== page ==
When the COVID-19 pandemic started in China in late 2019, no one could foresee that the health crisis on the other side of the planet would lead to an expansion of municipal water systems in Guilford County – but that’s what happened in what may be called one version of the Butterfly Effect.

During the pandemic, Guilford County got lots of state and federal help, including $104 million in American Rescue Plan (ARP) money from the federal government.  In August, at a work session, the Guilford County Board of Commissioners voted to allocate $41 million in ARP funds received by the county – and a whole lot of those dollars went to towns in Guilford  County for municipal water quality enhancement, water system planning, and implementation and expansion of existing systems.

“Our goal for using these one-time American Rescue Plan Act funds is to make transformational improvements for all of Guilford County,” Chairman of the  Guilford County Board of Commissioners Chairman Skip Alston said at the time.  He listed  “increased water access” as one type of infrastructure investment that will “bring jobs, economic opportunity, and improved quality of life all county residents.”

Some in the county’s small towns – like a group in Summerfield – have fought the development of municipal water systems arguing that it will lead to too much development and ruin the rural way of life in the town.

Funding approved at that August work session included $7.8 million for the Town of Summerfield, of which  $5.5 million will “support a feasibility study and initial implementation of a new water system and improved water access for fire services,”   $5.5 million for the Town of Pleasant Garden to construct a “4-mile water/sewer infrastructure addition serving the Pleasant Garden Business District,”  $5.9 million to the Town of Gibsonville to “build a new water tank to improve fire flow throughout the Town and support the addition of a 12” waterline along NC 61 to improve water quality in the historically underserved areas of northwest Gibsonville.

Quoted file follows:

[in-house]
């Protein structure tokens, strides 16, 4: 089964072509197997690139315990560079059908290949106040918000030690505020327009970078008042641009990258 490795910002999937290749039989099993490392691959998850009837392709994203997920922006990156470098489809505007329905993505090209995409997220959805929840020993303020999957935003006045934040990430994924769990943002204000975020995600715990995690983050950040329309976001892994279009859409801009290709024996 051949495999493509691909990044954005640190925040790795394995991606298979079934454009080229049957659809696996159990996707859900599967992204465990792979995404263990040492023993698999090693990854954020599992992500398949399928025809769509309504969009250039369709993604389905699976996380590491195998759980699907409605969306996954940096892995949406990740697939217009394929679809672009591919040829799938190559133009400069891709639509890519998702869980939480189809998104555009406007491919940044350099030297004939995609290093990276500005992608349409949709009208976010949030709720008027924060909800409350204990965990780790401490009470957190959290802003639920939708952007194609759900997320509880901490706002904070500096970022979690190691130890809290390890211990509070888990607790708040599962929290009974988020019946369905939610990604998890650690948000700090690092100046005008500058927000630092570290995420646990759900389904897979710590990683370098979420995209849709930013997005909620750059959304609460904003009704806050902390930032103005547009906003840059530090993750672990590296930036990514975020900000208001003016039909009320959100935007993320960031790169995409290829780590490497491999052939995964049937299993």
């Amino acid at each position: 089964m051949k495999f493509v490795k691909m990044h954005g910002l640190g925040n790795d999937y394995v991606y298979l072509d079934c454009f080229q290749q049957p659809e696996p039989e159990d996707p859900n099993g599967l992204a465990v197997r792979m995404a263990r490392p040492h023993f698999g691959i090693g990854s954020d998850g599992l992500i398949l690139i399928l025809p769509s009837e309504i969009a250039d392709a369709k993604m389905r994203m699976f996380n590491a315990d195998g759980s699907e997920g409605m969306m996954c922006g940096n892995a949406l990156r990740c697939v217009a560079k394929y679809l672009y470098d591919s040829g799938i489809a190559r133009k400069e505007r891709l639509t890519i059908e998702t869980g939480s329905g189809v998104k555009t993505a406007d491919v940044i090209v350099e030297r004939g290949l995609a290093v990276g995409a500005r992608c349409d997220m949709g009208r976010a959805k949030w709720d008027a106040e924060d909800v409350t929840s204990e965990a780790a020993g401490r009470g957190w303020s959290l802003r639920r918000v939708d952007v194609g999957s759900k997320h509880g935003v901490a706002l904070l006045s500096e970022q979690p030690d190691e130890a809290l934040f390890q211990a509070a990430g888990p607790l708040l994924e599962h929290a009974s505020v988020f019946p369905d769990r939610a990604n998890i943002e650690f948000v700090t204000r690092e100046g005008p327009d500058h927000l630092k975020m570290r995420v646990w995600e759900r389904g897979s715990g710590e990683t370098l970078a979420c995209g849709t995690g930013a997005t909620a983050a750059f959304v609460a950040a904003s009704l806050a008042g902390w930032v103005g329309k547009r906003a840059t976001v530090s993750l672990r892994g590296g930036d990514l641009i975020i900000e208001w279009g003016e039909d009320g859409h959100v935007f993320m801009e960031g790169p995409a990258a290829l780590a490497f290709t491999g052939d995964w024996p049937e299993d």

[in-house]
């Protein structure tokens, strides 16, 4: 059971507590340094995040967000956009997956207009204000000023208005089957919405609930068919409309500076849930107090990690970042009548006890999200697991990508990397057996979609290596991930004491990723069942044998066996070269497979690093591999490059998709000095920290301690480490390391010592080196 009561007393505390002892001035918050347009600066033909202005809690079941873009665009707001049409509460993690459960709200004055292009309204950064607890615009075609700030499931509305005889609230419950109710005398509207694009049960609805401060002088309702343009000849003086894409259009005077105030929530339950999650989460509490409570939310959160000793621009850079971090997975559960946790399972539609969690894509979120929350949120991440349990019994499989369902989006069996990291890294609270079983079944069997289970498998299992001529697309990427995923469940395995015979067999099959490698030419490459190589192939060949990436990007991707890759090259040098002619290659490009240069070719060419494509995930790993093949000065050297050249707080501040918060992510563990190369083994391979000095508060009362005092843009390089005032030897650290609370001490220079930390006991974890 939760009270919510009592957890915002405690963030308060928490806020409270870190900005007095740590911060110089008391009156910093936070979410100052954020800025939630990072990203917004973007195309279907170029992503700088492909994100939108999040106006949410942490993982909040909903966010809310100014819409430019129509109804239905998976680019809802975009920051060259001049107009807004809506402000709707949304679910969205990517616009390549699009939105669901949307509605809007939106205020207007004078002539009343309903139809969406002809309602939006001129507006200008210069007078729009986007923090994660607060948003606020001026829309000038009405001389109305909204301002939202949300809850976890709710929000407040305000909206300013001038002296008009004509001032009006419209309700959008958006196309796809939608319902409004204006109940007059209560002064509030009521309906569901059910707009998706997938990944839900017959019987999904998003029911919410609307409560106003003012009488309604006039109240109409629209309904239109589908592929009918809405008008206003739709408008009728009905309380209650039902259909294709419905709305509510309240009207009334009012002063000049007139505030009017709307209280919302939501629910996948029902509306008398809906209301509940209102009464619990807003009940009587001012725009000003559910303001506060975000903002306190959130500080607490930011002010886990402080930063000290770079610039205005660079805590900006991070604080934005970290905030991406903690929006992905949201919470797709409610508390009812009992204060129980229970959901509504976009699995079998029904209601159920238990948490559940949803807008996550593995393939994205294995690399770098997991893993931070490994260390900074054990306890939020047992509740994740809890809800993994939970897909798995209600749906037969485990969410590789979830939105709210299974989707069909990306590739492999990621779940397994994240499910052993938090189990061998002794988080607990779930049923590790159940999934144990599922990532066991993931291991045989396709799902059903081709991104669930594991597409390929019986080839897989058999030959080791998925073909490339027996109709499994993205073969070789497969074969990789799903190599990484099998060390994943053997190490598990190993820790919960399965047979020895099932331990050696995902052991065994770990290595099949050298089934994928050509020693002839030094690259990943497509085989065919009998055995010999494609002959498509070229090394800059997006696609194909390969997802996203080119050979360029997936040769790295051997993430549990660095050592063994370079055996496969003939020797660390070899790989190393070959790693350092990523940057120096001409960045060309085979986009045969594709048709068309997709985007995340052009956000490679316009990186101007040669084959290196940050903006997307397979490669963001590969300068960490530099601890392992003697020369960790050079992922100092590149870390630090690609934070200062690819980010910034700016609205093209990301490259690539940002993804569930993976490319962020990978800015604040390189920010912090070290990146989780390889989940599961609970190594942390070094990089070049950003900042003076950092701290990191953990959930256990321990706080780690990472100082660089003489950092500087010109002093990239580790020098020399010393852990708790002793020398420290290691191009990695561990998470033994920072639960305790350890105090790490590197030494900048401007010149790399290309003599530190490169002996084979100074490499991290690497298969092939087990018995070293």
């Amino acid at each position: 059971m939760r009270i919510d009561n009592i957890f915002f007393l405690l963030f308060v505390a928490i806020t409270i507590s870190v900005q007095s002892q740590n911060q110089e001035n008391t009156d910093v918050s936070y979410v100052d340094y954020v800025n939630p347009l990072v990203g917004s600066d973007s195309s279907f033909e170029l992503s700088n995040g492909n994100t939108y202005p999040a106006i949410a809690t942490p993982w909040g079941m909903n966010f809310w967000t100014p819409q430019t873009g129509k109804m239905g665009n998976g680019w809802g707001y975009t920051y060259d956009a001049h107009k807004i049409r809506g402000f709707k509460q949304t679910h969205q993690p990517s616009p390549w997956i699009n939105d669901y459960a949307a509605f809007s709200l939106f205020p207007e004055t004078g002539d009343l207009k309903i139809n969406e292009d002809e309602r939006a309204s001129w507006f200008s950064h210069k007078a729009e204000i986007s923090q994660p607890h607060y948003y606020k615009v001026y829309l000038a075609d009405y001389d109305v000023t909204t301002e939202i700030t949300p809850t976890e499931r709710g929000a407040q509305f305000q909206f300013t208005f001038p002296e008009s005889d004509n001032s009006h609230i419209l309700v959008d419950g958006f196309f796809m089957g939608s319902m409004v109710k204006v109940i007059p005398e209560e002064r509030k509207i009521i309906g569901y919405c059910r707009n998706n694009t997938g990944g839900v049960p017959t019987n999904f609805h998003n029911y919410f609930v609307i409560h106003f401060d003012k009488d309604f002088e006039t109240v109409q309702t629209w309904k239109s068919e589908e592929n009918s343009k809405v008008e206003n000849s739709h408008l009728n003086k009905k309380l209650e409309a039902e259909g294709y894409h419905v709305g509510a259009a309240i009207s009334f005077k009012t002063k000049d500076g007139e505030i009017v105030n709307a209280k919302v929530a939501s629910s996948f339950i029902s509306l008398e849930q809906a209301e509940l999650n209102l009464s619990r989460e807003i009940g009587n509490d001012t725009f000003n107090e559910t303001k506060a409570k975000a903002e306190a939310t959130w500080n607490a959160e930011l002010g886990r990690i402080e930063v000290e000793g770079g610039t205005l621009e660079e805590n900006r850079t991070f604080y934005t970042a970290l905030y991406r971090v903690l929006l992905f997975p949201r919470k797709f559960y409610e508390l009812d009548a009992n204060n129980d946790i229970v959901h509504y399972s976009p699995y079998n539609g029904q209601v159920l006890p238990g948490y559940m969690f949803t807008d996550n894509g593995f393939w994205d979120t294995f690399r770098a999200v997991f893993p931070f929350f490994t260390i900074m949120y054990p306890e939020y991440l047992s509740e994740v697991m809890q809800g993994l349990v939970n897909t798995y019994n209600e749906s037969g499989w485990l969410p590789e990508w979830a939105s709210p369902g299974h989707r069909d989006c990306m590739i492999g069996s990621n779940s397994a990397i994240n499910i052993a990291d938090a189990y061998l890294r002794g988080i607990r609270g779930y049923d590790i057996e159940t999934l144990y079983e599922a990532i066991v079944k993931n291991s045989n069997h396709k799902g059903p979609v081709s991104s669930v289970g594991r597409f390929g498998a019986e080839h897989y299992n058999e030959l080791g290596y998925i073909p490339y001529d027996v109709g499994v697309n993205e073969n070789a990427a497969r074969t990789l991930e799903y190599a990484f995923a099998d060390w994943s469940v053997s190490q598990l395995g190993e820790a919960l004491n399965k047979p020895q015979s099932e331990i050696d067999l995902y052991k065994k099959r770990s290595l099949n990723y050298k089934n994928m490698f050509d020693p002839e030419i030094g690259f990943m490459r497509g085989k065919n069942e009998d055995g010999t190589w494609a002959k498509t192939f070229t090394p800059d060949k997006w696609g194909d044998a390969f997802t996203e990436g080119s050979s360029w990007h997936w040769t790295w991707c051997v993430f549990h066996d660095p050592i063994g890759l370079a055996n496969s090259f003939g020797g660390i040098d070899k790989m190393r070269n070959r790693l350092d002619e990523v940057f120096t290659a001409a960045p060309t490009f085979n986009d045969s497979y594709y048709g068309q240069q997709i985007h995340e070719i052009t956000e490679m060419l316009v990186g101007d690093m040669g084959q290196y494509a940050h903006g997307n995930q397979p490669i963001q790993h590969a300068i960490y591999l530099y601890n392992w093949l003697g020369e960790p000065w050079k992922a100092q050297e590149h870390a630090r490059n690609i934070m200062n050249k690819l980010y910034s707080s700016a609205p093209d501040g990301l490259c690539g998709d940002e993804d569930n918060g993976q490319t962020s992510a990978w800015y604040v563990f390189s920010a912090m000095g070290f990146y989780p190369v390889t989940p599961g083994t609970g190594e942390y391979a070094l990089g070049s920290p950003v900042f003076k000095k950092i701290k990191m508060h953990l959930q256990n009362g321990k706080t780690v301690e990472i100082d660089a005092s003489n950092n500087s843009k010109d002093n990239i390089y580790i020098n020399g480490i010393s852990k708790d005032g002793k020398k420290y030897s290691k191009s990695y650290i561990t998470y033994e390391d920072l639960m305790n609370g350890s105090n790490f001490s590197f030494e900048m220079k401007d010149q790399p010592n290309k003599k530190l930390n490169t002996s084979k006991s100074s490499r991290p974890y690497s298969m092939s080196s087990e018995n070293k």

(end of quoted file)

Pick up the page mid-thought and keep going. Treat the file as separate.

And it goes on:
Also, $3.57 million was approved for the Town of Oak Ridge – $3.265 million of which is  to support the initial phase of a multi-phase project to provide water service to residents – as well as  to increase water access for the Oak Ridge Fire Department.

There’s also  $3.1 million for the Town of Stokesdale to add about five miles of new water line “to secure a second source of water for the town to increase water flow, hydrant pressures, and to allow redundancy in the system should one line become unavailable.”

Finally, $200,000 was allocated by the board to go toward water infrastructure improvements in southwest Guilford County along NC 62 to help fire protection.

So, the pandemic indirectly jump started water projects across the county.  But there are still a whole lot of questions out there.

Recently, Don Wendelken, a newspaper publisher in Summerfield, posted on his Summerfield Scoop website that “Summerfield’s history of starting and completing projects could be a game changer. Over the years, Summerfield officials and the Town Manager have used consultants because Summerfield is a limited services town (per the town charter). As a result, they have inquired about multiple project ideas that cost taxpayers thousands upon thousands of dollars in consultant fees. Yet, some project ideas have been forgotten or are sitting on a dusty shelf.”

Wendelken went on the speculate that the new funds could depend on Summerfield farmer and developer David Couch’s next move regarding his plan to build apartments and additional multifamily housing. Wendelken said the primary “speed bump” to that could be water issues.